salt and pepper
Line the flan dish with the pastry and bake blind at 200C etc. for 35 - 30 minutes, or until cooked.
Meanwhile, cook the broad beans until just tender, drain well then (if you wish) remove the outer (papery) white skins.
Heat the margarine/oil in a pan and stir in the well drain ham chunks and fry gently for 5 minutes, stirring all the time, then sprinkle over the flour and cook for one minute. Stir in the milk and bring to the boil. When thickened, add the herbs and seasoning to taste. Finally, stir in the broad beans. When these are heated through, pour the mixture into the cooked case and level the top. Serve immediately.

This next flan is a favourite as almost any salad ingredients can be used, and it also makes use of left-over cooked rice (brown or white, plain or lightly spiced). Within reason the cook can adapt this recipe according to the food she has available, and it doesn't really matter what nuts are used, as long as some are, as they add both crunch and protein to this dish. The flan case is baked ahead, left to get cold and the filling added when ready to eat.
Twice as Nice Rice Flan: 8" flan (V)
1 precooked 8" (20cm) flan case
3 oz (75g) cooked rice (white or brown)
3 spring onions, trimmed and sliced
4" (10cm) piece of cucumber, diced
8 radishes, trimmed and sliced or diced
small bunch of watercress, chopped
2 ribs celery, chopped
3 tomatoes, chopped
1 oz (25g) walnuts, chopped
2 oz (50g) cream, curd or cottage cheese
3 - 4 tblsp mayonnaise
salt and freshly ground black pepper
paprika pepper
Mix the rice with the prepared salad ingredients. In another bowl mix the cheese with just enough mayo to make it moist without being too wet, then stir this into the rice mixture. Add seasoning to taste, stir in the nuts and then spoon the mixture into the flan case. Level the top and sprinkle with paprika. Best served immediately or a.s.a.p.

This is a good one to make when we feel our stores are depleting faster than we can afford to replace. Hopefully most of us can still manage to find an onion, a few red lentils, some milk powder, and the last scrapings from a jar of Marmite somewhere in the kitchen.
Mother Hubbards Lentil Flan: 8" flan
pastry to line an 8" (20cm) flan dish
4 oz (100g) red lentils
1/3rd pint (200ml) water
2 tblsp dried milk powder
1 large onion
1 tbslp sunflower or other vegetable oil
1 tsp dried mixed herb OR..
...1 tblsp chopped fresh mixed herbs
1 tsp Marmite
1 egg, beaten
salt and pepper
Roll out the pastry and line an 8" (20cm) flan tin. Heat the oil in a pan and gently fry (saute) the onions until just becoming tender. Add the lentils and the water, stir in the milk powder then cook at medium heat for about 15 - 20 minutes or until the lentils are soft. Drain well to remove any liquid that has not been absorbed.
Mix the lentils with the herbs, Marmite and egg, adding seasoning to taste. Pour into the flan case and bake for about 45 minutes at 180C, 350F, gas 4 or until the filling is quite firm. Can be served hot or cold.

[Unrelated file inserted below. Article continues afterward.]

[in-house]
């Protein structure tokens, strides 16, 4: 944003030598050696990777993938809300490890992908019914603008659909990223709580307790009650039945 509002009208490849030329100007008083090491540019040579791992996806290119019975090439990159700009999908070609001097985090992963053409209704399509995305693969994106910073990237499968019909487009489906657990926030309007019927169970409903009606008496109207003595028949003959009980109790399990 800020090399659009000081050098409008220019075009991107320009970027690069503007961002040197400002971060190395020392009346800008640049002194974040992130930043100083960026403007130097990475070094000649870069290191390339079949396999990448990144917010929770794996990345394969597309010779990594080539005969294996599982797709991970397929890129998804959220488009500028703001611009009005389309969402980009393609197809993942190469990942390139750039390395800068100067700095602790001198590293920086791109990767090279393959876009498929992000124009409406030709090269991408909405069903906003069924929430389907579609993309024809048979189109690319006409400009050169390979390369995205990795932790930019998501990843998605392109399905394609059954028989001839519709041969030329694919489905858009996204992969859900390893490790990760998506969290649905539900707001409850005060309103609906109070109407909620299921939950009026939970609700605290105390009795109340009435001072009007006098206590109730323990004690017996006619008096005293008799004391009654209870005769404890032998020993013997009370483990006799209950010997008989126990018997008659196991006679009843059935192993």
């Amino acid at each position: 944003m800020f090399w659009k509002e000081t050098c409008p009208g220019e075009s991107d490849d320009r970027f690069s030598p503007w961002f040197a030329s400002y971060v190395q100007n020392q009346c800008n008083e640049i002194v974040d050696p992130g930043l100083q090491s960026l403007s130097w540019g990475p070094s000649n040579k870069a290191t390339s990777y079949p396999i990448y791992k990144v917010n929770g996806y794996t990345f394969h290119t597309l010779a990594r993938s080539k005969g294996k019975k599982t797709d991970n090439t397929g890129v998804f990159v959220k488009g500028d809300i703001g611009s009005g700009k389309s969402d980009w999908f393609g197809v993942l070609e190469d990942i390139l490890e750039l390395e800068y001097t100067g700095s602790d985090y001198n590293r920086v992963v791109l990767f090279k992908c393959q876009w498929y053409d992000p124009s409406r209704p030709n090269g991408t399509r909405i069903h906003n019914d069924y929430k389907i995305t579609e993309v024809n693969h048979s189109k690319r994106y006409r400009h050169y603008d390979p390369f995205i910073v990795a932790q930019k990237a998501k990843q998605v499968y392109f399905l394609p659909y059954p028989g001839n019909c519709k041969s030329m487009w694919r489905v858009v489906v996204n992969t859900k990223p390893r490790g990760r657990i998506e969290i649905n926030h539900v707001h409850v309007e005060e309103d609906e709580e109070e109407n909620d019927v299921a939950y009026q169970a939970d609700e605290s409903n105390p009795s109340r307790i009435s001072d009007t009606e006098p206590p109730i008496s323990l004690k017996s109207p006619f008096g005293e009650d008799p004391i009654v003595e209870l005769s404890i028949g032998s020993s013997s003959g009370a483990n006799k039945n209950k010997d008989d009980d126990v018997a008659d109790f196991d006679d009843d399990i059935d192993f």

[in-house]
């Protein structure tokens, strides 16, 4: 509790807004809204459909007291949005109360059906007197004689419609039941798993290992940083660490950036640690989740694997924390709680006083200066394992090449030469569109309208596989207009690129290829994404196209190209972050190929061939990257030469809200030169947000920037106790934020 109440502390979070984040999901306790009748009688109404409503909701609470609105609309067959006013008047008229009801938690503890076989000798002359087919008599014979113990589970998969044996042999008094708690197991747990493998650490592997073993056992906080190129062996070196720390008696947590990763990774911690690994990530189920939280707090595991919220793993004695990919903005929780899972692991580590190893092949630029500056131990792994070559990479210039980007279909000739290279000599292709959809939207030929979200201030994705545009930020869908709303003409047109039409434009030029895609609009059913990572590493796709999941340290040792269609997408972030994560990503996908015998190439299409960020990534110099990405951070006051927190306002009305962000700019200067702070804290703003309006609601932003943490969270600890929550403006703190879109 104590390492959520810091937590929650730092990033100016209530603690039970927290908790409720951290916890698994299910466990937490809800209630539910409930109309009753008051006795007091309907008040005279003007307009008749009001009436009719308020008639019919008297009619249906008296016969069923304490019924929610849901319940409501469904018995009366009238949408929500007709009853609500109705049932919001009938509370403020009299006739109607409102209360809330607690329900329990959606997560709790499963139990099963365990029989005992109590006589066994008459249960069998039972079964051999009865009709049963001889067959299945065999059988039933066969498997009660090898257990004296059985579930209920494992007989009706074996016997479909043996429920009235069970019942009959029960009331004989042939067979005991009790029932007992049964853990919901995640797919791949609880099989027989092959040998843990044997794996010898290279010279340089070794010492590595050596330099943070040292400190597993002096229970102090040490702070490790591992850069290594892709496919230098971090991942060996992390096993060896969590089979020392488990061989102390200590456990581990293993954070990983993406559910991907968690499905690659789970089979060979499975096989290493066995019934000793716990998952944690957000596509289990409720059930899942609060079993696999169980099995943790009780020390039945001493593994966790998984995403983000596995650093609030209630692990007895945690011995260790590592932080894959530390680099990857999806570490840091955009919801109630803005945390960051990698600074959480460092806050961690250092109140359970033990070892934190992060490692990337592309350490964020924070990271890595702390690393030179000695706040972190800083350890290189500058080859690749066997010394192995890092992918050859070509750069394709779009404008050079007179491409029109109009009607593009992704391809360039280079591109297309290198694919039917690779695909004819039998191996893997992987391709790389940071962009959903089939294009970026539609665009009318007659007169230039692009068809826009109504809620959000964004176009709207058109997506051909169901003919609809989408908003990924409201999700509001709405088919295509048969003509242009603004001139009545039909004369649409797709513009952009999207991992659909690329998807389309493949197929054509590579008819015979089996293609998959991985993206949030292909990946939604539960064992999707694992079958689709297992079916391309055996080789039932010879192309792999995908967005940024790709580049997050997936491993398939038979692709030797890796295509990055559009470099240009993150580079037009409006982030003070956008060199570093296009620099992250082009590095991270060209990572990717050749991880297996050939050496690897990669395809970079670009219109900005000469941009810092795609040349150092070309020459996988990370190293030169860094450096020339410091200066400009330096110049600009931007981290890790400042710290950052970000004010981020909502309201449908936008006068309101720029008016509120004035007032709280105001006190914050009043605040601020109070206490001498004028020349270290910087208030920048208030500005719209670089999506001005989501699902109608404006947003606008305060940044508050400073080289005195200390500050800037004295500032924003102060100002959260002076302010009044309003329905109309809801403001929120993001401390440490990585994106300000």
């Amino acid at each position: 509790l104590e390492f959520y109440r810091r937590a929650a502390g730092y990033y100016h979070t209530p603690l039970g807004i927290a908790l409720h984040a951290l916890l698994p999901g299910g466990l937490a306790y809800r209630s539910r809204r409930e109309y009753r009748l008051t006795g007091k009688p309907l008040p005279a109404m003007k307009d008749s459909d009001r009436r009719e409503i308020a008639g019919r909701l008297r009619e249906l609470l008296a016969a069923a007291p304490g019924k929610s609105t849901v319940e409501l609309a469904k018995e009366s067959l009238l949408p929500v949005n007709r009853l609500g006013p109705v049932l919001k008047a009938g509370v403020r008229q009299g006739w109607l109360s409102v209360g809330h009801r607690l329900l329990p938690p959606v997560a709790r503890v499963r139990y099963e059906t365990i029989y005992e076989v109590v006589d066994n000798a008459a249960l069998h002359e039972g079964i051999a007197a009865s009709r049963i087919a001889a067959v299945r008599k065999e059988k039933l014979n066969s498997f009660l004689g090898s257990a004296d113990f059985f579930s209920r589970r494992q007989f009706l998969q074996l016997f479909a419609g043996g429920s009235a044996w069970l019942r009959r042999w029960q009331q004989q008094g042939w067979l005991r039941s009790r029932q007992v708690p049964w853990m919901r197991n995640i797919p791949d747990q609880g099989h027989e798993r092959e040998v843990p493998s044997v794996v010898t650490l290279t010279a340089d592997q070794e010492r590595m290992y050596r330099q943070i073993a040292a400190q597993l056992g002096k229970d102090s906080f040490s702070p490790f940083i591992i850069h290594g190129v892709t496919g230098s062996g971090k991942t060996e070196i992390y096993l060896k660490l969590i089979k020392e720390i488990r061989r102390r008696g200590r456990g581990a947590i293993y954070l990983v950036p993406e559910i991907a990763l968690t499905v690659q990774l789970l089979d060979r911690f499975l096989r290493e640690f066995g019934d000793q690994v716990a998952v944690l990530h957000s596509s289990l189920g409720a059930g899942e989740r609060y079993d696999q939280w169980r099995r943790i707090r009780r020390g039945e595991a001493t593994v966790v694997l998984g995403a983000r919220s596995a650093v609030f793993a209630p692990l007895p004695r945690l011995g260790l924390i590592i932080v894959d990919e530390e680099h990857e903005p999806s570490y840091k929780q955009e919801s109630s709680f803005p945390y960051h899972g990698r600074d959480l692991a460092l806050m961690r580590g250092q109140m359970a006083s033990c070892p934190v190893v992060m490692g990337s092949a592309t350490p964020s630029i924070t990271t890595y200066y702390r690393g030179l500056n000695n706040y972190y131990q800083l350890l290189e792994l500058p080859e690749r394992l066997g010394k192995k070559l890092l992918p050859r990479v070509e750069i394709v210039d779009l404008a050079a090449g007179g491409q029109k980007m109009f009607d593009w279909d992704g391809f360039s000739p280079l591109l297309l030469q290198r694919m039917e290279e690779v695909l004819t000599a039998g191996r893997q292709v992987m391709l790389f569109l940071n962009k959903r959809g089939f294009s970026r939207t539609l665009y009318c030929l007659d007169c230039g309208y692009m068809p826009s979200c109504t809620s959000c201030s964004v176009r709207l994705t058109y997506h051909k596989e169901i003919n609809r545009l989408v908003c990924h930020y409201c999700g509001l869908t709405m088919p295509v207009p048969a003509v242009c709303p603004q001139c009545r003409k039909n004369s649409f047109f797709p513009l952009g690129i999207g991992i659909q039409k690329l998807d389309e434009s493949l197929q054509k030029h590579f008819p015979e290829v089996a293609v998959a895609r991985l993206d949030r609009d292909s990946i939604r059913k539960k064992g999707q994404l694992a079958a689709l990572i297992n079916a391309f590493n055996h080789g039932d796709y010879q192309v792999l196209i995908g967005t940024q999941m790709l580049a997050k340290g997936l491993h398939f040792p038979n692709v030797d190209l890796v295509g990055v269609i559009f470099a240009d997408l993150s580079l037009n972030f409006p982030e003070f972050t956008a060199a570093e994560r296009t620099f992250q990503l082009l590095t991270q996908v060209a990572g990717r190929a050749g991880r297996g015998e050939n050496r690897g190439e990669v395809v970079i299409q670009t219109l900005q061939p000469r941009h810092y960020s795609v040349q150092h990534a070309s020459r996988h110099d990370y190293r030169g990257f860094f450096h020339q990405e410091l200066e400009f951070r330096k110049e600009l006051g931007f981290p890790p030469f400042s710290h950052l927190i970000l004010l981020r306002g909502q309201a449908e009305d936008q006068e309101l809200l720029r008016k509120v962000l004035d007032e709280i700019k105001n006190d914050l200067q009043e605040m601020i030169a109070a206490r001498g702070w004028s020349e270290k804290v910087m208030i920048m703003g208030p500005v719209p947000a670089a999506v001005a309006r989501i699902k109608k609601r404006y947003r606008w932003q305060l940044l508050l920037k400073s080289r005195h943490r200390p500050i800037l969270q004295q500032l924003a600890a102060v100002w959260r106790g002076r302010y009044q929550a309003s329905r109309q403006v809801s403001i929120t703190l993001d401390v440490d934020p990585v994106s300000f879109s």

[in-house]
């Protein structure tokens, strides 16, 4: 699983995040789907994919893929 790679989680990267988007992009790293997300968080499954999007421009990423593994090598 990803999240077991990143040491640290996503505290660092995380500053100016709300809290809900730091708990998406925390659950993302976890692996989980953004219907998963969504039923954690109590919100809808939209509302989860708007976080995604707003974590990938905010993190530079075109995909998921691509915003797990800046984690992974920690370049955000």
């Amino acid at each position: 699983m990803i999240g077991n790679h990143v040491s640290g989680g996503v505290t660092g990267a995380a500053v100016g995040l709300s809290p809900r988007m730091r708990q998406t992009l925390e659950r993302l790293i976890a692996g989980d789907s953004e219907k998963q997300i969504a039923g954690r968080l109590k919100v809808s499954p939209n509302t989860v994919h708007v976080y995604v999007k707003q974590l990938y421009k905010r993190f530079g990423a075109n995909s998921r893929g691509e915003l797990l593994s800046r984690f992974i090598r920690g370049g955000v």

Flans can be either savoury or sweet, so will conclude today's selection with a couple of yummy 'desserts'. As the first contains eggs, honey, wholemeal bread (crumbs), and dates this is both healthy and nourishing. Served cold, a wedge of this could be part of a packed lunch.
There is no reason (other than tradition) why a flan is cooked in the round. Often I make flans in square tins as they are easier to portion out. For that matter, same goes for pizzas but that is another story.
Date and Coconut Flan: 8" (20cm) size
an 8" flan dish lined with uncooked pastry
3 eggs, beaten
5 fl oz (150ml) single cream or evap. milk
4 tblsp runny honey
1 oz (25g) fine wholemeal breadcrumbs
1 - 2 tsp mixed spice
4 oz (100g) dates, chopped into small pieces
3 oz (75g) desiccated coconut
Stir the cream, honey and spice into the beaten eggs, making sure they are mixed well. Then add the chopped dates with the crumbs and most of the coconut. Spoon into the pastry case, level the surface and bake at 200C, 425F, gas 7 for 15 minutes, then sprinkle the remaining coconut over the top, reducing oven temperature to 170C, 325F, gas 3 and bake for 25 minutes more or until firm in the centre. Serve cold.

No pastry needed to make this final dessert, but still a 'flan' in appearance. The flavour of the 'custard' can be varied by using vanilla extract instead of almond essence, or make a 'chocolate' version by adding 1 tablespoon of carob powder to the 'custard'.
Yogurt Custard Tart: 8" (20cm) size approx
4 oz (100g) muesli
2 oz (50g) polyunsatureated margarine
2 eggs
1 oz (25g) light muscavado sugar
half pint (300ml) plain thick yogurt
1 tsp almond essence (or other flavouring - see above)
5 fl oz (150ml) milk
1 oz (25g) flaked almonds, toasted
Melt the margarine and mix this into the muesli, then press onto the base and sides of a lightly greased flan dish.
Beat the eggs an sugar together, then add the yogurt and chosen flavouring and continue mixing until smooth. Stir in the milk, then when well blended, pour into the prepared flan and sprinkle the top with the almonds. Place immediately into the oven and bake at 140C, 250F, gas 1 for about half an hour or until a skewer pushed into the centre comes out clean.
Can be served hot or cold, on its own or with fresh summer berries, or stewed winter fruits (eg the semi-dried apricot, prunes, dates etc).